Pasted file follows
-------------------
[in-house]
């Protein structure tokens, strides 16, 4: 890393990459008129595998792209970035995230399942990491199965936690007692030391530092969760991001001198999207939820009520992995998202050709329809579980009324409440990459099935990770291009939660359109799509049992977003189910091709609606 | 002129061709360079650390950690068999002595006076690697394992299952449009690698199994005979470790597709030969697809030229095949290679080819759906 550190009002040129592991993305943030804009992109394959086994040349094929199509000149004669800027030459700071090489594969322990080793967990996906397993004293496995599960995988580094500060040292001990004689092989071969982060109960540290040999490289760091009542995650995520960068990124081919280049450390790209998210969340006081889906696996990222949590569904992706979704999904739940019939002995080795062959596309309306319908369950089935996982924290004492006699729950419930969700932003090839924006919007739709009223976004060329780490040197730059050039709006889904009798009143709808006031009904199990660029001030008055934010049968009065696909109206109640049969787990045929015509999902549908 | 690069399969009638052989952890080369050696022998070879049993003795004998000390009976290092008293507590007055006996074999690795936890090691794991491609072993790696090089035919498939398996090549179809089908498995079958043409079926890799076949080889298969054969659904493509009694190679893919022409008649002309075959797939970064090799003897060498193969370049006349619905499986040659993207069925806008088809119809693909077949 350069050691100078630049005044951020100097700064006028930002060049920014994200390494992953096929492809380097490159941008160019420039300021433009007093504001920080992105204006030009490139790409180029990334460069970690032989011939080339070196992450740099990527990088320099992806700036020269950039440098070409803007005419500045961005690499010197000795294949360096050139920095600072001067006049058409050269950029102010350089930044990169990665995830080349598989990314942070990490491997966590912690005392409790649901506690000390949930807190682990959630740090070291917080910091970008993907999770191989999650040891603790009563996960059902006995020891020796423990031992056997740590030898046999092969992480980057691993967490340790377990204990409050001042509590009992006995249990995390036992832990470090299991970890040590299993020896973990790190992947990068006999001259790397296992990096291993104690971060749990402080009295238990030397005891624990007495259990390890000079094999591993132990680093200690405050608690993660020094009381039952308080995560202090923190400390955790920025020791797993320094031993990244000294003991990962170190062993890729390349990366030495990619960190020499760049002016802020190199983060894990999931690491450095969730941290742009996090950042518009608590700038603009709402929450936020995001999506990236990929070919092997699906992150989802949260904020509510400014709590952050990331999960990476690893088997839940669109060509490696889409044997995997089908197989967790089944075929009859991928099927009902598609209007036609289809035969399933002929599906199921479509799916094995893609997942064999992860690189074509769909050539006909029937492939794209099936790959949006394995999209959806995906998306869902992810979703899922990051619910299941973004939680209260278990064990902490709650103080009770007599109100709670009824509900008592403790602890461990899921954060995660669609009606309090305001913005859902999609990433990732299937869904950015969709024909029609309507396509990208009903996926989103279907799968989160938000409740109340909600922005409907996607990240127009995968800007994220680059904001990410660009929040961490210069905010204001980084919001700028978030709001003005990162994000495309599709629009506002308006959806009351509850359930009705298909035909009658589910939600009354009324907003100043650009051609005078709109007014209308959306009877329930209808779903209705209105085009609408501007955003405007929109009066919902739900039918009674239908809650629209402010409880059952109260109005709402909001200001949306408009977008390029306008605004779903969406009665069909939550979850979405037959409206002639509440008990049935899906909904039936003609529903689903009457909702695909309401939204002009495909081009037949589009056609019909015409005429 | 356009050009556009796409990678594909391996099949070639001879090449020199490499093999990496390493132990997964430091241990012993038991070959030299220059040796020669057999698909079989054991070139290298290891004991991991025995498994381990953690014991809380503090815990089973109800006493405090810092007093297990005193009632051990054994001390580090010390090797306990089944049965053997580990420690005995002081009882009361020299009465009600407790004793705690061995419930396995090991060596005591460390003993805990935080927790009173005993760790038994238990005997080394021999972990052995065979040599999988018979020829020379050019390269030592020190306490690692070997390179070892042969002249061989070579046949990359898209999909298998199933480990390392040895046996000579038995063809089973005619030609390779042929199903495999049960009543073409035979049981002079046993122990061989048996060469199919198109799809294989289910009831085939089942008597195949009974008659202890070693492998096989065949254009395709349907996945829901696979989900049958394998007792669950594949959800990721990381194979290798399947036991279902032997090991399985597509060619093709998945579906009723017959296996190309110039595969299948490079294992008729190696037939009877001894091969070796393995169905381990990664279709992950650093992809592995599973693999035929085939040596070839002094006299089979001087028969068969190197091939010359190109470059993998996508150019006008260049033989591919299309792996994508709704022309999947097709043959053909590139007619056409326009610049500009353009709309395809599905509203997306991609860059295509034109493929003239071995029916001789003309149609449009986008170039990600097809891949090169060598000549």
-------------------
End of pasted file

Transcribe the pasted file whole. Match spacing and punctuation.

[in-house]
């Protein structure tokens, strides 16, 4: 890393990459008129595998792209970035995230399942990491199965936690007692030391530092969760991001001198999207939820009520992995998202050709329809579980009324409440990459099935990770291009939660359109799509049992977003189910091709609606 | 002129061709360079650390950690068999002595006076690697394992299952449009690698199994005979470790597709030969697809030229095949290679080819759906 550190009002040129592991993305943030804009992109394959086994040349094929199509000149004669800027030459700071090489594969322990080793967990996906397993004293496995599960995988580094500060040292001990004689092989071969982060109960540290040999490289760091009542995650995520960068990124081919280049450390790209998210969340006081889906696996990222949590569904992706979704999904739940019939002995080795062959596309309306319908369950089935996982924290004492006699729950419930969700932003090839924006919007739709009223976004060329780490040197730059050039709006889904009798009143709808006031009904199990660029001030008055934010049968009065696909109206109640049969787990045929015509999902549908 | 690069399969009638052989952890080369050696022998070879049993003795004998000390009976290092008293507590007055006996074999690795936890090691794991491609072993790696090089035919498939398996090549179809089908498995079958043409079926890799076949080889298969054969659904493509009694190679893919022409008649002309075959797939970064090799003897060498193969370049006349619905499986040659993207069925806008088809119809693909077949 350069050691100078630049005044951020100097700064006028930002060049920014994200390494992953096929492809380097490159941008160019420039300021433009007093504001920080992105204006030009490139790409180029990334460069970690032989011939080339070196992450740099990527990088320099992806700036020269950039440098070409803007005419500045961005690499010197000795294949360096050139920095600072001067006049058409050269950029102010350089930044990169990665995830080349598989990314942070990490491997966590912690005392409790649901506690000390949930807190682990959630740090070291917080910091970008993907999770191989999650040891603790009563996960059902006995020891020796423990031992056997740590030898046999092969992480980057691993967490340790377990204990409050001042509590009992006995249990995390036992832990470090299991970890040590299993020896973990790190992947990068006999001259790397296992990096291993104690971060749990402080009295238990030397005891624990007495259990390890000079094999591993132990680093200690405050608690993660020094009381039952308080995560202090923190400390955790920025020791797993320094031993990244000294003991990962170190062993890729390349990366030495990619960190020499760049002016802020190199983060894990999931690491450095969730941290742009996090950042518009608590700038603009709402929450936020995001999506990236990929070919092997699906992150989802949260904020509510400014709590952050990331999960990476690893088997839940669109060509490696889409044997995997089908197989967790089944075929009859991928099927009902598609209007036609289809035969399933002929599906199921479509799916094995893609997942064999992860690189074509769909050539006909029937492939794209099936790959949006394995999209959806995906998306869902992810979703899922990051619910299941973004939680209260278990064990902490709650103080009770007599109100709670009824509900008592403790602890461990899921954060995660669609009606309090305001913005859902999609990433990732299937869904950015969709024909029609309507396509990208009903996926989103279907799968989160938000409740109340909600922005409907996607990240127009995968800007994220680059904001990410660009929040961490210069905010204001980084919001700028978030709001003005990162994000495309599709629009506002308006959806009351509850359930009705298909035909009658589910939600009354009324907003100043650009051609005078709109007014209308959306009877329930209808779903209705209105085009609408501007955003405007929109009066919902739900039918009674239908809650629209402010409880059952109260109005709402909001200001949306408009977008390029306008605004779903969406009665069909939550979850979405037959409206002639509440008990049935899906909904039936003609529903689903009457909702695909309401939204002009495909081009037949589009056609019909015409005429 | 356009050009556009796409990678594909391996099949070639001879090449020199490499093999990496390493132990997964430091241990012993038991070959030299220059040796020669057999698909079989054991070139290298290891004991991991025995498994381990953690014991809380503090815990089973109800006493405090810092007093297990005193009632051990054994001390580090010390090797306990089944049965053997580990420690005995002081009882009361020299009465009600407790004793705690061995419930396995090991060596005591460390003993805990935080927790009173005993760790038994238990005997080394021999972990052995065979040599999988018979020829020379050019390269030592020190306490690692070997390179070892042969002249061989070579046949990359898209999909298998199933480990390392040895046996000579038995063809089973005619030609390779042929199903495999049960009543073409035979049981002079046993122990061989048996060469199919198109799809294989289910009831085939089942008597195949009974008659202890070693492998096989065949254009395709349907996945829901696979989900049958394998007792669950594949959800990721990381194979290798399947036991279902032997090991399985597509060619093709998945579906009723017959296996190309110039595969299948490079294992008729190696037939009877001894091969070796393995169905381990990664279709992950650093992809592995599973693999035929085939040596070839002094006299089979001087028969068969190197091939010359190109470059993998996508150019006008260049033989591919299309792996994508709704022309999947097709043959053909590139007619056409326009610049500009353009709309395809599905509203997306991609860059295509034109493929003239071995029916001789003309149609449009986008170039990600097809891949090169060598000549």